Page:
European stocks fell on Monday after sharp declines on Wall Street in the previous session, as weak economic data from China and the eurozone heightened fears over the outlook for global growth.
The regional Stoxx 600 gauge slid as much as 3% before paring losses to trade 1.4% lower. Markets in the UK were closed for a holiday, as were stock exchanges in Hong Kong and mainland China.
Monday’s selloff in European stocks came after a closely watched survey showed activity in China’s manufacturing sector slowed last month at the most severe pace since February 2020 as coronavirus shutdowns dealt a blow. to the country’s economy.
China’s official Purchasing Managers’ Index recorded 47.4 last month, down from 49.5 in March, data showed over the weekend. Any number below 50 signals a contraction.
The Caixin China General Manufacturing report, a private survey, also pointed to a faster slowdown in the country’s sprawling industry. “A further tightening of Covid-19 restrictions in China led to significantly faster declines in production and new business at the start of the second quarter,” the report said.
Meanwhile, the S&P Global eurozone factory PMI gauge fell to a 15-month low in April as the rate of output growth nearly stagnated.
“Manufacturing output virtually came to a standstill in the euro zone in April, with output simply growing at the slowest pace since June 2020,” said Chris Williamson, chief economist at S&P Global.
“Companies not only reported that ongoing component shortage issues had been compounded by the war in Ukraine and new lockdowns in China, but that rising prices and growing uncertainty about the economic outlook were also hitting demand” , added Williamson.
A sign of global economic concerns, Brent, the international oil benchmark, fell 2.1% to 104.83 dollars a barrel.
U.S. stock futures tracking the tech-heavy S&P 500 and Nasdaq 100 rose 0.5% and 0.6%, respectively, after declines of 3.6% and 4.2% for the S&P benchmark gauge and the Nasdaq Composite on Friday. The Nasdaq’s fall for April as a whole was 13.3%, marking its worst monthly decline since the depths of the global financial crisis in 2008. It was the worst month for the benchmark S&P since the market turmoil of early 2020.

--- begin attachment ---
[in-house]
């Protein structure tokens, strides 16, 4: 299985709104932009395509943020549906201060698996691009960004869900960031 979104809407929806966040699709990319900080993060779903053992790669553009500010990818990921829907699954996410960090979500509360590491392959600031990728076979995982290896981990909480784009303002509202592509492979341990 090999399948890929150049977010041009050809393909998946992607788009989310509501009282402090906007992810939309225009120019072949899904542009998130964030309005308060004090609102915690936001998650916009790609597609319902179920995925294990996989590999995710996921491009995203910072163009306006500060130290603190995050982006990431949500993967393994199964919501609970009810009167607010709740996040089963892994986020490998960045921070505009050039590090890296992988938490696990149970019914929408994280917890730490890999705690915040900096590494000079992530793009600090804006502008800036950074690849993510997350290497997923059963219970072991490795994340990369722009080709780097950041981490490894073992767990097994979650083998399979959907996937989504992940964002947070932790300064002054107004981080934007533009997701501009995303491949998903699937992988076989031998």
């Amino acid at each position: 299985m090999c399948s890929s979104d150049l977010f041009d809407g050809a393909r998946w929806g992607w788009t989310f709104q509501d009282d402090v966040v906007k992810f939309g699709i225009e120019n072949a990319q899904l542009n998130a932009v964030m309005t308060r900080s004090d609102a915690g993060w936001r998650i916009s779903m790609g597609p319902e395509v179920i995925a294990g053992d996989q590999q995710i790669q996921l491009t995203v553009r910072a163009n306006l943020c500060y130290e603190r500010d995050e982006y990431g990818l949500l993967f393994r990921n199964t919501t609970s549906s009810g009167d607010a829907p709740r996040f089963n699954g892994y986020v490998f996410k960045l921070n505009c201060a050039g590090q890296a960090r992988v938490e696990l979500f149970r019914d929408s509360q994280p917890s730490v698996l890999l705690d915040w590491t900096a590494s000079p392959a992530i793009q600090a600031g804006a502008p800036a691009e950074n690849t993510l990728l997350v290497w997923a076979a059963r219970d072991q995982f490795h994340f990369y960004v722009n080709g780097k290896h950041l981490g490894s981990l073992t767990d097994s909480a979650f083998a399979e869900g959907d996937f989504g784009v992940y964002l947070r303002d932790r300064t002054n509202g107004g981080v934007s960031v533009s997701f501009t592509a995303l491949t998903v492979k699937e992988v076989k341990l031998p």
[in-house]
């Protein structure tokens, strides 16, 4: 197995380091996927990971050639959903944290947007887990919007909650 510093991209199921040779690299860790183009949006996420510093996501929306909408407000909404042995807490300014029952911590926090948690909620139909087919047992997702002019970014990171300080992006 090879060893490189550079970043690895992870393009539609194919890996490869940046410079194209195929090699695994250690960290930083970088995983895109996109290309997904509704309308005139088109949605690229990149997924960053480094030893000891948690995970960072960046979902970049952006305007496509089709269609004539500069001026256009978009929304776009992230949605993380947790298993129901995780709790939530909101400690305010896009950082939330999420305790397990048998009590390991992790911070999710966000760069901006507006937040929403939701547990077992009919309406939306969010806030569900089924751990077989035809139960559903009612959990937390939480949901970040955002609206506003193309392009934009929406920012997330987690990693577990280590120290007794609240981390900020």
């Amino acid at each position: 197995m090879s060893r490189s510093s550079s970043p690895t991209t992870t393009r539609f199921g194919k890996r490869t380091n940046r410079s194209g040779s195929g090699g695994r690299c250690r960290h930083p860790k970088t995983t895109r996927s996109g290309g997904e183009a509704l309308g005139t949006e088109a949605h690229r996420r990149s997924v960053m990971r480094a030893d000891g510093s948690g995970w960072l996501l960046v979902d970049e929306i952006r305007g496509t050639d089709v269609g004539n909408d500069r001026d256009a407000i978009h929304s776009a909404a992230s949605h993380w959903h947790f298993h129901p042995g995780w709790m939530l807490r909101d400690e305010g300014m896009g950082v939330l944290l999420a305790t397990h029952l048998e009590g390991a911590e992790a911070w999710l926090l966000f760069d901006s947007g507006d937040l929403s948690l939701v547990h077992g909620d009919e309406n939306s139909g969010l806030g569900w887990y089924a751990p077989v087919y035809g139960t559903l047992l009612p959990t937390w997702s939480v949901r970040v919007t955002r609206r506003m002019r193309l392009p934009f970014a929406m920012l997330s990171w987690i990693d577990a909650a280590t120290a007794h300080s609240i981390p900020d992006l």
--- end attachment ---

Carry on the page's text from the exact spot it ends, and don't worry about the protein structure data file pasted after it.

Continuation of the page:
The Nasdaq selloff in recent weeks has come amid traders stepping up bets on the US Federal Reserve tightening monetary policy to curb soaring inflation, which has hit 8.5% on an annual basis in March – its fastest music video in 40 years. . Ahead of the highly anticipated Fed monetary policy meeting on Wednesday, markets are pricing in a very large interest rate hike of half a percentage point, followed by hikes of the same magnitude in the next two meetings. The current range of key interest rates is between 0.25 and 0.5%.
Higher interest rates may dampen the appeal of more speculative companies, whose expected earnings streams have been flattered during the pandemic by low borrowing costs.
In government debt markets, the yield on the 10-year US Treasury note – seen as a proxy for borrowing costs around the world – added 0.06 percentage points on Monday to 2.94%. Bond yields rise as their prices fall.